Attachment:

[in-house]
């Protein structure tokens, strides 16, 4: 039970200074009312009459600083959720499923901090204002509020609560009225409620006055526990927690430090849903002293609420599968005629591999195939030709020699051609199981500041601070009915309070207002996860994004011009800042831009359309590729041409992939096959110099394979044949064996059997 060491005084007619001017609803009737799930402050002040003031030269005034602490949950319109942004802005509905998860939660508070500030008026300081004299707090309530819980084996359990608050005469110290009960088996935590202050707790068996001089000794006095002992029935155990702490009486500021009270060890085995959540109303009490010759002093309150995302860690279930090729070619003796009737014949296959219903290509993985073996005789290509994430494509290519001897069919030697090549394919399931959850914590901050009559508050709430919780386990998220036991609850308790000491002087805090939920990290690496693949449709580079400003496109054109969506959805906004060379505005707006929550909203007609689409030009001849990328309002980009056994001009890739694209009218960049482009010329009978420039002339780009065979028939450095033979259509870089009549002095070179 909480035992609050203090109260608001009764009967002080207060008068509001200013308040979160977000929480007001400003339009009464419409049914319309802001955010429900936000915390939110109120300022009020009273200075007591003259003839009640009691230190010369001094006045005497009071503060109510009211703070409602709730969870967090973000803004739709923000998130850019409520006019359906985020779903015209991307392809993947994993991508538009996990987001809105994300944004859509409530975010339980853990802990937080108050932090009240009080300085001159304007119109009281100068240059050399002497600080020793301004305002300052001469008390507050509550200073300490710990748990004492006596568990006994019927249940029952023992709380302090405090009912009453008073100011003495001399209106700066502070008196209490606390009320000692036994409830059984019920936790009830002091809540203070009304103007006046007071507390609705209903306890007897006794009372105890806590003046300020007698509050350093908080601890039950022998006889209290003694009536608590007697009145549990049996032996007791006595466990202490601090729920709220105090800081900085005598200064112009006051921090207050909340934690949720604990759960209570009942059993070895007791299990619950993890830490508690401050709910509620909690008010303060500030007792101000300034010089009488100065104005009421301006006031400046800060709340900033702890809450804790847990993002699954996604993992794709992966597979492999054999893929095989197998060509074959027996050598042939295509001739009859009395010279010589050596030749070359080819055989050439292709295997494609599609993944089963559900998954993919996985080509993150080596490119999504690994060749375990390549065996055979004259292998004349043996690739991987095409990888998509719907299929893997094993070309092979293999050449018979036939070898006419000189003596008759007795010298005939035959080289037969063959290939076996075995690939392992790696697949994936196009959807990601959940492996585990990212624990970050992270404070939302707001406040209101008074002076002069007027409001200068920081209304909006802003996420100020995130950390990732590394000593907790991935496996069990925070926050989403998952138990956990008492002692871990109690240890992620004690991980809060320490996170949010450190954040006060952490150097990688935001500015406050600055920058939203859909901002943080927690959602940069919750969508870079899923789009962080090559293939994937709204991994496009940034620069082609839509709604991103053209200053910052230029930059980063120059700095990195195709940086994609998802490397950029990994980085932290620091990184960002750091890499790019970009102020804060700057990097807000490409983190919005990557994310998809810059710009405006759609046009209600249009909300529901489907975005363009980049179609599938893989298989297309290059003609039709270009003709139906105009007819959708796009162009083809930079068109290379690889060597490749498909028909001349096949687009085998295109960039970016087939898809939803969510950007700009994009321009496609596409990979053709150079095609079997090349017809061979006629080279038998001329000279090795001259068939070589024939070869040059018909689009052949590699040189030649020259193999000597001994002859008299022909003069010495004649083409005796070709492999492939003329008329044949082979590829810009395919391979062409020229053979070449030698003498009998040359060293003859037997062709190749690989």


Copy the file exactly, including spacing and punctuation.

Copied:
[in-house]
């Protein structure tokens, strides 16, 4: 039970200074009312009459600083959720499923901090204002509020609560009225409620006055526990927690430090849903002293609420599968005629591999195939030709020699051609199981500041601070009915309070207002996860994004011009800042831009359309590729041409992939096959110099394979044949064996059997 060491005084007619001017609803009737799930402050002040003031030269005034602490949950319109942004802005509905998860939660508070500030008026300081004299707090309530819980084996359990608050005469110290009960088996935590202050707790068996001089000794006095002992029935155990702490009486500021009270060890085995959540109303009490010759002093309150995302860690279930090729070619003796009737014949296959219903290509993985073996005789290509994430494509290519001897069919030697090549394919399931959850914590901050009559508050709430919780386990998220036991609850308790000491002087805090939920990290690496693949449709580079400003496109054109969506959805906004060379505005707006929550909203007609689409030009001849990328309002980009056994001009890739694209009218960049482009010329009978420039002339780009065979028939450095033979259509870089009549002095070179 909480035992609050203090109260608001009764009967002080207060008068509001200013308040979160977000929480007001400003339009009464419409049914319309802001955010429900936000915390939110109120300022009020009273200075007591003259003839009640009691230190010369001094006045005497009071503060109510009211703070409602709730969870967090973000803004739709923000998130850019409520006019359906985020779903015209991307392809993947994993991508538009996990987001809105994300944004859509409530975010339980853990802990937080108050932090009240009080300085001159304007119109009281100068240059050399002497600080020793301004305002300052001469008390507050509550200073300490710990748990004492006596568990006994019927249940029952023992709380302090405090009912009453008073100011003495001399209106700066502070008196209490606390009320000692036994409830059984019920936790009830002091809540203070009304103007006046007071507390609705209903306890007897006794009372105890806590003046300020007698509050350093908080601890039950022998006889209290003694009536608590007697009145549990049996032996007791006595466990202490601090729920709220105090800081900085005598200064112009006051921090207050909340934690949720604990759960209570009942059993070895007791299990619950993890830490508690401050709910509620909690008010303060500030007792101000300034010089009488100065104005009421301006006031400046800060709340900033702890809450804790847990993002699954996604993992794709992966597979492999054999893929095989197998060509074959027996050598042939295509001739009859009395010279010589050596030749070359080819055989050439292709295997494609599609993944089963559900998954993919996985080509993150080596490119999504690994060749375990390549065996055979004259292998004349043996690739991987095409990888998509719907299929893997094993070309092979293999050449018979036939070898006419000189003596008759007795010298005939035959080289037969063959290939076996075995690939392992790696697949994936196009959807990601959940492996585990990212624990970050992270404070939302707001406040209101008074002076002069007027409001200068920081209304909006802003996420100020995130950390990732590394000593907790991935496996069990925070926050989403998952138990956990008492002692871990109690240890992620004690991980809060320490996170949010450190954040006060952490150097990688935001500015406050600055920058939203859909901002943080927690959602940069919750969508870079899923789009962080090559293939994937709204991994496009940034620069082609839509709604991103053209200053910052230029930059980063120059700095990195195709940086994609998802490397950029990994980085932290620091990184960002750091890499790019970009102020804060700057990097807000490409983190919005990557994310998809810059710009405006759609046009209600249009909300529901489907975005363009980049179609599938893989298989297309290059003609039709270009003709139906105009007819959708796009162009083809930079068109290379690889060597490749498909028909001349096949687009085998295109960039970016087939898809939803969510950007700009994009321009496609596409990979053709150079095609079997090349017809061979006629080279038998001329000279090795001259068939070589024939070869040059018909689009052949590699040189030649020259193999000597001994002859008299022909003069010495004649083409005796070709492999492939003329008329044949082979590829810009395919391979062409020229053979070449030698003498009998040359060293003859037997062709190749690989």